Marines

Field radio operators take to the road

19 Sep 2006 | Lance Cpl. Katelyn A. Knauer

Wearing flak’s and Kevlar’s, they load into a humvee and set out along the mainside ridgeline, receiving more than just the knowledge of how to be an entry level field radio operator, but learning how to operate a humvee.

In August, the Marine Corps Communication-Electronics School started a 10-day program where students could receive their humvee license, in garrison or on overseas deployments.

“Students are eligible after we ensure they have a valid license and an updated physical screening,” said MCCES instructor Staff Sgt. William Mordelle.

The average class size is 25-35 students, and the bigger classes can range from 45-55 students. The course covers several areas the students must pass to receive a valid license.

“After they have passed all the requirements they have to pass a 50-question multiple choice test,” said Mordelle. “Then they have to drive 250 road miles.”

The general opinion of the class was excitement, as students expressed that they enjoyed the time away from the classroom and being behind the wheel.

“It’s fun to drive early in the morning,” said Pfc. Michael Trznadel, Field Radio Operator’s Course 37. “It’s a good bonding time.”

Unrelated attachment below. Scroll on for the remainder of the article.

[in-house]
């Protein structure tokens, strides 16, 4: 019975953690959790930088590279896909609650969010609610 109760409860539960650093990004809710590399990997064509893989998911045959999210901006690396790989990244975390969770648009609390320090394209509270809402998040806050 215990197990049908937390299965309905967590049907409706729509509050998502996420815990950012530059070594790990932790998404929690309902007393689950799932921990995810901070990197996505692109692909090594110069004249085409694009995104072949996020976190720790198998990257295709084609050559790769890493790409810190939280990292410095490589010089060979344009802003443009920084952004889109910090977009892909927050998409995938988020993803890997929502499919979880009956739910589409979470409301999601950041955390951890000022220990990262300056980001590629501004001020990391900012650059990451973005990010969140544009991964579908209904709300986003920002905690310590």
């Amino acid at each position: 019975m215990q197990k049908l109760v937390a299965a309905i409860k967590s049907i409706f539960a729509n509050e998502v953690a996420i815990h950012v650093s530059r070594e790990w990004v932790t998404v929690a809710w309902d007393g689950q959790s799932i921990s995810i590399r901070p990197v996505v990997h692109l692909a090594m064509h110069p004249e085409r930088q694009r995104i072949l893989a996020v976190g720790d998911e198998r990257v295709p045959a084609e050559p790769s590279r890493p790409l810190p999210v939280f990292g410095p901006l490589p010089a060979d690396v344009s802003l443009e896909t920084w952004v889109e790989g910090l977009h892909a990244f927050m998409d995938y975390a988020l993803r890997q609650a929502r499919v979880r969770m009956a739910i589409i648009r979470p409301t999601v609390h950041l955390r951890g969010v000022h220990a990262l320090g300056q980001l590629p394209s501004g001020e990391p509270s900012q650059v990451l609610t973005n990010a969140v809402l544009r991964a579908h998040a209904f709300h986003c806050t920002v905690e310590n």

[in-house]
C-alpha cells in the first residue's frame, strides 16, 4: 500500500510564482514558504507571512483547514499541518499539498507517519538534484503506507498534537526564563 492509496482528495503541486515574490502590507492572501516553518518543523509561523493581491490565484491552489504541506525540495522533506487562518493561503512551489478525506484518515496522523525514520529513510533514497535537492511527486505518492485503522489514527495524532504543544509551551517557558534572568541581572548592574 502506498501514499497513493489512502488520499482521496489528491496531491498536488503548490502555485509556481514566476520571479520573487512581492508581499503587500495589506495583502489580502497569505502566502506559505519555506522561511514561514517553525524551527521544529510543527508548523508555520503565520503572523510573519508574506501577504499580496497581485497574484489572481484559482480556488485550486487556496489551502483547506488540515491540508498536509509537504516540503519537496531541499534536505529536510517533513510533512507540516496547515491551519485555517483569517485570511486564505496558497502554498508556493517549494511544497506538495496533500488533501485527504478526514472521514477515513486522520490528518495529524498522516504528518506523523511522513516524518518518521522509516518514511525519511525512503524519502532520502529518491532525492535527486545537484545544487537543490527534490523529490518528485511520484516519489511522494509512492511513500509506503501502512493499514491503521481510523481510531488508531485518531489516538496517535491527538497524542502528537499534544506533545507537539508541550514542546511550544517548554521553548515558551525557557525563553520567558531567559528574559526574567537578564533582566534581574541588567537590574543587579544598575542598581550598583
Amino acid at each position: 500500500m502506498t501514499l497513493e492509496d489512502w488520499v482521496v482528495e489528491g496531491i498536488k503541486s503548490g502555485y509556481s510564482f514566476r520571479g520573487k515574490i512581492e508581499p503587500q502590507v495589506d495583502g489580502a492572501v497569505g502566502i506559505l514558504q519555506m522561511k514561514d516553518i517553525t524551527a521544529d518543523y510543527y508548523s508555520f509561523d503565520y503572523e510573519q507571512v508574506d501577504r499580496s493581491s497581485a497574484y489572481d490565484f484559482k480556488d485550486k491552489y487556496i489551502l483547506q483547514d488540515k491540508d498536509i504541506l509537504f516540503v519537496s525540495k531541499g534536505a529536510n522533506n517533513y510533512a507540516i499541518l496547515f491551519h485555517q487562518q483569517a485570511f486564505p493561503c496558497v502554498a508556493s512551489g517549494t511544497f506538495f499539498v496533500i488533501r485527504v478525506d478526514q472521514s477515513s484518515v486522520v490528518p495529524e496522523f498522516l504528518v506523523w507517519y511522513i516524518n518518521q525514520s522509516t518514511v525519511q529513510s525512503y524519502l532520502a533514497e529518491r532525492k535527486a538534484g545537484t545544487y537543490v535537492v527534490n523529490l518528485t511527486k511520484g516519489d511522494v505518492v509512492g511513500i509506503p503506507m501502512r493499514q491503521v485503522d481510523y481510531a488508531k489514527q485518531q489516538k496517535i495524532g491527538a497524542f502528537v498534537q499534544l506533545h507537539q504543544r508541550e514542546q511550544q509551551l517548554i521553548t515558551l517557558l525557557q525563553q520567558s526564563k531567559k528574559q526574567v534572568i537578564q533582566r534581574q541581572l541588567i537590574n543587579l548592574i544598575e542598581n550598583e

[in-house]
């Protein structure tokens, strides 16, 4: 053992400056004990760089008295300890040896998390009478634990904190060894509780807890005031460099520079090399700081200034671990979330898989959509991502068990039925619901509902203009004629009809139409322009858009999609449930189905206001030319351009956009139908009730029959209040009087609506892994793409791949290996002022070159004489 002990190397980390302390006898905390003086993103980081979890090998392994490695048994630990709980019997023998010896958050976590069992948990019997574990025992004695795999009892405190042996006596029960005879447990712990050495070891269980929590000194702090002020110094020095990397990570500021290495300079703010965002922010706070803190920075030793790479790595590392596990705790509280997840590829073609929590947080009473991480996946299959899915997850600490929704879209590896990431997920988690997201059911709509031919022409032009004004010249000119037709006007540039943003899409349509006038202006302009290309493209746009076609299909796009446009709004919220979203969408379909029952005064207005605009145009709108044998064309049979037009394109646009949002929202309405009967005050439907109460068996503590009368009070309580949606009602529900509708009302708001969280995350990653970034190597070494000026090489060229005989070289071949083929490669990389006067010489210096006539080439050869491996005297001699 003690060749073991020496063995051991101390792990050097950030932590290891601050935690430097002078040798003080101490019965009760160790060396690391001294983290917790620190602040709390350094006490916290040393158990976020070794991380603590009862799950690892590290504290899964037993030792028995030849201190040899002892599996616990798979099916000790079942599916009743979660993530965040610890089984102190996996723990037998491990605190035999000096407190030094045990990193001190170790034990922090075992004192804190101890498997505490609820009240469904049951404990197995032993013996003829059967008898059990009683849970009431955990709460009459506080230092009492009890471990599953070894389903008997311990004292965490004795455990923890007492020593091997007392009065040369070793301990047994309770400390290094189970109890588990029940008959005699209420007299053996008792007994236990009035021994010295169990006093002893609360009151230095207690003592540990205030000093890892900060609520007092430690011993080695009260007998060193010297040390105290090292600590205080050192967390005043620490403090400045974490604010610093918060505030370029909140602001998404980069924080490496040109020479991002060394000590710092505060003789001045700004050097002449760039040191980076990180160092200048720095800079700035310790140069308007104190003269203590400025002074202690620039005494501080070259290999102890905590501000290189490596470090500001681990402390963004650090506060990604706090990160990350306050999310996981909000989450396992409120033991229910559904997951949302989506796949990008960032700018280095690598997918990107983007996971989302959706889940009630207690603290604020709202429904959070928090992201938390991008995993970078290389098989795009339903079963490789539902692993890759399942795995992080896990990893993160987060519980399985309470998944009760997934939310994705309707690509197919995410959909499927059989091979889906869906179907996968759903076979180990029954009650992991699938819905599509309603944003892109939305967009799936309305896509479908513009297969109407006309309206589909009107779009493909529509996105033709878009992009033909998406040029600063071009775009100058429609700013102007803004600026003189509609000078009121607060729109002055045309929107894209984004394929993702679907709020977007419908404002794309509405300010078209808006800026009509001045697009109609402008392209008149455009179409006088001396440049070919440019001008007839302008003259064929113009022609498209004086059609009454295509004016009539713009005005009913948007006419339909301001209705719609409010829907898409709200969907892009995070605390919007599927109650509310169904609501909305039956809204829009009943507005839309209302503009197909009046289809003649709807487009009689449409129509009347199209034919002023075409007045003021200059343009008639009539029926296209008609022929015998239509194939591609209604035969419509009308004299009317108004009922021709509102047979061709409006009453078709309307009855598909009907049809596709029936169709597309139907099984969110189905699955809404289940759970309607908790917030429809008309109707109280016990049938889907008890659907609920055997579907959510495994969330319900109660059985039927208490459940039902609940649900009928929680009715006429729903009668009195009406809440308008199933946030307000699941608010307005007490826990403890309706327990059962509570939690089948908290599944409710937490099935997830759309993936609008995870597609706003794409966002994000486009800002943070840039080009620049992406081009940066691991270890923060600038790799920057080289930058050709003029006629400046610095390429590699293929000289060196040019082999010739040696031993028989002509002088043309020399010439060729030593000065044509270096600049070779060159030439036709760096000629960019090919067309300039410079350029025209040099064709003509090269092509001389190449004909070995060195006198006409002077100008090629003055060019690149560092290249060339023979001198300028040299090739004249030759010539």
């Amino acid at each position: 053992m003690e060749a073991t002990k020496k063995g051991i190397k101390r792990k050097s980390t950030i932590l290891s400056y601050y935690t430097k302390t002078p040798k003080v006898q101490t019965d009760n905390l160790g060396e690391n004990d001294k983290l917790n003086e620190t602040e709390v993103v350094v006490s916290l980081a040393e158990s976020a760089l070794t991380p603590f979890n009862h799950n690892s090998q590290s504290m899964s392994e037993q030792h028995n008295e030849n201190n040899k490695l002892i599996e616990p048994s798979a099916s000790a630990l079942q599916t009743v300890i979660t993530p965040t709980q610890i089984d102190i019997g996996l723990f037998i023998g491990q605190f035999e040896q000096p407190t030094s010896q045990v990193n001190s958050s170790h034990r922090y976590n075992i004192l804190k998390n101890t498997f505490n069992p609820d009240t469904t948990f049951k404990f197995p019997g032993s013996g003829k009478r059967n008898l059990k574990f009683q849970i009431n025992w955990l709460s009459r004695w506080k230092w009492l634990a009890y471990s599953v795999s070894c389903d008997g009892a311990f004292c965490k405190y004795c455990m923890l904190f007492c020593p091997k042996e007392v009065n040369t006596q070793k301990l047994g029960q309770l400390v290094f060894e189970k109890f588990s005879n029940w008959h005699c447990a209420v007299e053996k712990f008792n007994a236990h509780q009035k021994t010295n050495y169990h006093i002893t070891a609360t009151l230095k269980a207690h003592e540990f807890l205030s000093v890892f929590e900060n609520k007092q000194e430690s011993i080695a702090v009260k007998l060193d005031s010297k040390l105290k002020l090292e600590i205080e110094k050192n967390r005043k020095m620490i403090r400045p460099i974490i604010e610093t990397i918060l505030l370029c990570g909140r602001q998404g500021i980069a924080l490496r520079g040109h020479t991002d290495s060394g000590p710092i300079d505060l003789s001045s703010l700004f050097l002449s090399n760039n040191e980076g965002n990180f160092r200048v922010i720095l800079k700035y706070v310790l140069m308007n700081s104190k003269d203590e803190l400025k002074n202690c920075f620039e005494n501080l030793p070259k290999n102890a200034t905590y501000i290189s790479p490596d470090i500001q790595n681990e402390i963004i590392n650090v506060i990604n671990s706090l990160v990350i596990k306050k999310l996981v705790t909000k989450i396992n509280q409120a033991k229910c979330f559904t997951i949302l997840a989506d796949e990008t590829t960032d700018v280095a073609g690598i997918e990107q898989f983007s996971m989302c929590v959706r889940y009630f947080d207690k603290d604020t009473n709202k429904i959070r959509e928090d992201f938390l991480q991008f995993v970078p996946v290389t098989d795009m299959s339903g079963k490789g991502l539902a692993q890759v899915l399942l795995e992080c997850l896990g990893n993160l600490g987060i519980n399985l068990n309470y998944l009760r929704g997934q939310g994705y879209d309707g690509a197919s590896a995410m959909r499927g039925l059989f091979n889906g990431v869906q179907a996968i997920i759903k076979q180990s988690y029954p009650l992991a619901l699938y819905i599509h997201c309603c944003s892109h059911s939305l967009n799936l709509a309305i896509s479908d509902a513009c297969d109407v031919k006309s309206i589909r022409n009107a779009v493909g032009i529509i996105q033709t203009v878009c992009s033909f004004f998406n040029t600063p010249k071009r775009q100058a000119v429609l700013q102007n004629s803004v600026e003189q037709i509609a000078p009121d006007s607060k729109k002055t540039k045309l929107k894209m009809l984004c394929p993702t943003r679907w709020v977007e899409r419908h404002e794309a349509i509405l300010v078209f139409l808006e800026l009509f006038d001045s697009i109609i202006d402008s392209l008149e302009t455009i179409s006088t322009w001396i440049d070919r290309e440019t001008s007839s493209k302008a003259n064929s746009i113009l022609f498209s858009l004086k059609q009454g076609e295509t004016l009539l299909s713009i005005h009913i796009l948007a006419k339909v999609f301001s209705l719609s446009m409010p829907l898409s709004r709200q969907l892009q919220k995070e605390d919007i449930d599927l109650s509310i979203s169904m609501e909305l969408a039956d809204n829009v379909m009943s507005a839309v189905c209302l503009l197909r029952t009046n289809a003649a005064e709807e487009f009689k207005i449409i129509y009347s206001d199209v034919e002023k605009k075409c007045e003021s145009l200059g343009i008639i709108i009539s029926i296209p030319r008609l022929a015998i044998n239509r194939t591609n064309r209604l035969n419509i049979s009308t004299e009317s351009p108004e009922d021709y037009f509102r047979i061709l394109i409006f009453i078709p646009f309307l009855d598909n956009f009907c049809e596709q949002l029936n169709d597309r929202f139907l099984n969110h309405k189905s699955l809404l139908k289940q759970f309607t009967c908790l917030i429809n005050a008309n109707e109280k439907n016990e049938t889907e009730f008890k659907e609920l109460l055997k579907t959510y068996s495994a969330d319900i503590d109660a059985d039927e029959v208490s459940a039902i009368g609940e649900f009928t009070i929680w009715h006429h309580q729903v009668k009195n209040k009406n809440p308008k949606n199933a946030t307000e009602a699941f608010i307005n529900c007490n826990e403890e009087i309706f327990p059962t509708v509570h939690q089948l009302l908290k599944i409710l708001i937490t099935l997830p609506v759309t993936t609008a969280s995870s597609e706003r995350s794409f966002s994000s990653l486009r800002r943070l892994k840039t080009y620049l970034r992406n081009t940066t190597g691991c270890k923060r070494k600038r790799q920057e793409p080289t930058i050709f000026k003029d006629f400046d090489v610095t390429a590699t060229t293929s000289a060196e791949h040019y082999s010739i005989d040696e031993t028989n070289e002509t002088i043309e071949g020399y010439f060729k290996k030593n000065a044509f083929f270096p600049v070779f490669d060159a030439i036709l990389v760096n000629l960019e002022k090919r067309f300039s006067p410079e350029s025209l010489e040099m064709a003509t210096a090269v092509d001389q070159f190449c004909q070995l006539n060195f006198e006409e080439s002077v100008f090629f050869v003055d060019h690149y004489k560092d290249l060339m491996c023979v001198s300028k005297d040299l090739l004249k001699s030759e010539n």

Following the 250 road miles, students move into what many say is the hardest part of the course: the limited visibility portion.

“This is where they drive the humvee with the cat eye lights from 9 p.m. until completion, or midnight until completion,” said Mordelle.
While some struggled with the limited visibility, others lucked out and said the full moon helped a lot on their drive.

The next portion of the class was the eight-mile, off-road course, driving up hills and through ditches and ravines.

“The off-road part of the course was fun going up and down the hills,” said Pfc. Andrew Pollock, FROC 37. “It’s nice to have the opportunity of learning to drive the humvee.”

One of the final portions is the skills test, in which the student must show their ability to drive in a straight line and reverse along the same line. They must also execute a smooth stop while driving 20 miles per hour.

“The skills test was hardest for me, driving the straight line back,” said Trznadel. “I’m short, so it’s hard to see out the mirror while reversing. Otherwise, it feels just like driving a car.”

Along with operating a humvee, a student must learn the basics of maintenance and insuring it remains operable.

“They complete a preventive maintenance check so we can make sure they know where certain things are,” said Mordelle. “They make sure the lugs on the tires are good, check the oil and make sure there is water, a fuel can and safety triangles in the back.”

The class has proven to be successful and has gained popularity with each class.

“It’s a good program,” said Mordelle. “It was kind of hectic getting the ball rolling. The program is going to benefit a lot of Marines and help meet mission requirement, whether it be overseas or here. I feel confident that the Marines learning the course hold the knowledge of the radio and operating a humvee.”
Headquarters Marine Corps